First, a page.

Yesterday at the annual Produced By conference, X-Men producers Lauren Schuler Donner and Ralph Winters discussed movies 'n' more in the alluringly titled Raising Your Tentpole: Producing Motion Picture Franchises panel.
And in one of the more interesting and amusing stories from the conference, Winters revealed some bizarre "would-have-been" casting news for the original 2000 X-Men movie . . .
Apparently, none other than Michael Jackson himself had lobbied for a role in the blockbuster film!
However, the King of Pop didn't want to play a mutant with an over-the-top costume or ridiculous powers. No, Jackson had his heart set on playing the wheelchair-bound telepath and founder of the X-Men, Professor X, in a role that eventually went to Patrick Stewart for three movies.
Jackson made no secret of his affinity for comics over the years (X-Men in particular). In fact, those looking for proof of the singer's love for comics need look no further than some of the items from his personal collection (recently put up for auction). Along with a life-size, molded rubber Batman costume, Jackson's personal stash of comic book swag included a massive Superman statue, numerous life-size Spider-Man statues and a variety of other items die-hard comics fans would likely give up a limb to own.
(ABOVE: Jackson pictured with X-Men writer Stan Lee)
Possibly the most notable connection between Jackson and the comics world, however, is how close the star came to owning Marvel, one of the industry's "Big Two" publishers, in the late '90s. As chronicled by The Comics Journal in an August 2005 article, Jackson met with Stan Lee and Peter Paul of the newly formed Stan Lee Media to investigate the possibility of buying Marvel Comics.
"After we built SLM into a public company with a market cap almost twice Marvel's, we talked with Michael Jackson about teaming up to buy Marvel," the article quotes Paul. "I have a videotape of Michael in our offices for over two hours, seeing what we were doing."
Jim Salicrup, a former Marvel editor who was a writer-editor for SLM during the Jackson meetings, told TCJ that at one point, Jackson asked Lee, "If I buy Marvel, you'll help me run it, won't you?"
While the deal eventually fell through, it certainly offers an interesting "What If?" scenario for comics fans.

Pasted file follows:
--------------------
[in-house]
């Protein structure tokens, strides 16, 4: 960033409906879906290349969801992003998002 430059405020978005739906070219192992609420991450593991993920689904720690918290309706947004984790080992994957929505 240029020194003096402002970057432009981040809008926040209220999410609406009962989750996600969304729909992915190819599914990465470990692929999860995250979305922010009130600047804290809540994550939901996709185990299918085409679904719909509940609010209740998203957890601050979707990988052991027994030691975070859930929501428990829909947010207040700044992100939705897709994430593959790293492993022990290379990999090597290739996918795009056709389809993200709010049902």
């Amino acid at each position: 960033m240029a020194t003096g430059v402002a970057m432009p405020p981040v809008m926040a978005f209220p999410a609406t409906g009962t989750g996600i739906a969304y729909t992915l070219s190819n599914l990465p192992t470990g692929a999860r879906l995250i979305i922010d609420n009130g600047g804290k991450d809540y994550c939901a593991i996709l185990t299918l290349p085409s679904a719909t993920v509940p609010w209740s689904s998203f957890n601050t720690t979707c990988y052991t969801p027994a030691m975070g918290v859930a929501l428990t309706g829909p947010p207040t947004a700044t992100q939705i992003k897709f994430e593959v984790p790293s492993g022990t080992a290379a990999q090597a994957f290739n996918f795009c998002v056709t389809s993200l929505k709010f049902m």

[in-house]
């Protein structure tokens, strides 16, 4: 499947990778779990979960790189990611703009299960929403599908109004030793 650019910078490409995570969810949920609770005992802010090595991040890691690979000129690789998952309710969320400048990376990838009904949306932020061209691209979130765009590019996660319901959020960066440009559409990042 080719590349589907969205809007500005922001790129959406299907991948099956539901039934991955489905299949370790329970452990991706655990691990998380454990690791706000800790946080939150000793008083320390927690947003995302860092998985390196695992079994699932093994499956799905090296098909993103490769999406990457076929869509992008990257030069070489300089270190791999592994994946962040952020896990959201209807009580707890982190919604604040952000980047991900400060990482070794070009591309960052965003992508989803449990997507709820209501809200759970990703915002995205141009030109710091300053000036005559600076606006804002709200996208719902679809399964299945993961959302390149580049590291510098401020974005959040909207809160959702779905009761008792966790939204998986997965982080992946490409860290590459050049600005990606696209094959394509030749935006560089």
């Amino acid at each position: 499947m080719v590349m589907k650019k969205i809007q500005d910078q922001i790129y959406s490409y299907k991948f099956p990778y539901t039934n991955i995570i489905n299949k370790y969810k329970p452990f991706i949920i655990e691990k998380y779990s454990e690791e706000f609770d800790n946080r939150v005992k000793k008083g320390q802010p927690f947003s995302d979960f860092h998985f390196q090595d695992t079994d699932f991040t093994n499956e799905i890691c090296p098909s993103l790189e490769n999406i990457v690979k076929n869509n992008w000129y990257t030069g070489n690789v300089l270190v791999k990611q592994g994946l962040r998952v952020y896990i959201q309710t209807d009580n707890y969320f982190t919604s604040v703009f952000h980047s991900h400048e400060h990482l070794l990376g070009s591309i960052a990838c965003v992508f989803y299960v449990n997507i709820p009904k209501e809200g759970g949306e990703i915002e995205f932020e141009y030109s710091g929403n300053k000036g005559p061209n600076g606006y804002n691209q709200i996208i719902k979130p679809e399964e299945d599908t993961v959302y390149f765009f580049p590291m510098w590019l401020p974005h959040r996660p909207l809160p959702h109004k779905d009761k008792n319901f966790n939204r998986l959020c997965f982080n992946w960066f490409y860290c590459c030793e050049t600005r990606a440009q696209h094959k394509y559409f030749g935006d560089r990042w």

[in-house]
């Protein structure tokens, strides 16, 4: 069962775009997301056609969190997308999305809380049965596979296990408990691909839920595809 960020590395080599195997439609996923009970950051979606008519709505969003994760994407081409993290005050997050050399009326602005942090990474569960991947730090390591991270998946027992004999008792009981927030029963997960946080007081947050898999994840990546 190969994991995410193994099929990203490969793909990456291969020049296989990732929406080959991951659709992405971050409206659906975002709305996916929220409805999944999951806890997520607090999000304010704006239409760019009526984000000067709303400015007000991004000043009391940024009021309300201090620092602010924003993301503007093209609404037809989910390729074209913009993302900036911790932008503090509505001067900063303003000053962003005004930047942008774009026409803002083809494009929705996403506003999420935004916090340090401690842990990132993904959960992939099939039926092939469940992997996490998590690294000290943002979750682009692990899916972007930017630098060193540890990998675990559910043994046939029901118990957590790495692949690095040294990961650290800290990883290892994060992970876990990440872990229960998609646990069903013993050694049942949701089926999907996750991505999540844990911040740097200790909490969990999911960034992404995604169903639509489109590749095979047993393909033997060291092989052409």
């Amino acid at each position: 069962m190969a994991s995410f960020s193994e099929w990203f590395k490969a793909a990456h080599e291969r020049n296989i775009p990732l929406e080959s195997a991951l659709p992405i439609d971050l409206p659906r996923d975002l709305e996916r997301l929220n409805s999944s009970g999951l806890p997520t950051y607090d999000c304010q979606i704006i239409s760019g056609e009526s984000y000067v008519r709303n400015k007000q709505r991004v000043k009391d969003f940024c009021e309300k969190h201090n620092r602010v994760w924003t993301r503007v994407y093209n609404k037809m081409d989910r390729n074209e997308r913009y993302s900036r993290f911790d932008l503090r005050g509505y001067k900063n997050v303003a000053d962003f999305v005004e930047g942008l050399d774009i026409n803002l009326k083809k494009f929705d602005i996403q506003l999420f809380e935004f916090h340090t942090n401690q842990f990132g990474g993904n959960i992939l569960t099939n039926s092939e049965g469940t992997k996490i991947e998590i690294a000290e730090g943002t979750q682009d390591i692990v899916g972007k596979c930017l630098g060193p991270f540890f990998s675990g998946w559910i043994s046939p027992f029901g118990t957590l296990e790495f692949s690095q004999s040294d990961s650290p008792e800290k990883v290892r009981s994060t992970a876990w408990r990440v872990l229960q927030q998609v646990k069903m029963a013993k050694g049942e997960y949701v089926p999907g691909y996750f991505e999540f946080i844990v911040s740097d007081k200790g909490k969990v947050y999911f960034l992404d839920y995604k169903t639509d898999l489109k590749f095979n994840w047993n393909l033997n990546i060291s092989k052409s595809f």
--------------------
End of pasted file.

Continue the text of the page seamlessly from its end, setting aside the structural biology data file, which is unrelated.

(ABOVE: O'Neal in the 1997 superhero film, Steel)
Winters also told the assembled crowd at the panel that former basketball star, Shaquille O'Neal, had wanted a role in X-Men, too. (He did not reveal what part Shaq was gunning for, unfortunately.)
And like MJ, Shaq is known to be a pretty big comic book fan. He has the infamous Superman 'S' tattooed on his bicep, as well as Superman emblems splattered throughout his various houses -- everywhere from the bottom of the pool to the bathroom!
The Superman connection goes further: Shaq also starred in a cheesy 1997 superhero film, Steel, based on the DC Comics character John Henry Irons, who first appeared in 1993 during the Reign of the Supermen! storyline in the Superman comic book titles.
Now that's a super fan for you. (Pardon the lame pun.)
However, apart from dropping in stunning little tidbits like the Jackson story, the main thrust of the conference talk was about whether studios should continue to film in 3D.
Lauren Shuler Donner, another X-Men producer, revealed that X-Men: First Class was never going to be that gimmicky. "We chose not to do 3D," Donner told the audience. "I believe the movie itself tells you whether it should be 3D. And I believe there's a little too much 3D right now. I think, especially in this economy, parents don't always want to spend that extra money."
Sources - 1, 2, 3
LOL I would've paid good money to see this. Absolute train-wreck . . . or the most entertaining thing to happen to a superhero flick? You decide. XD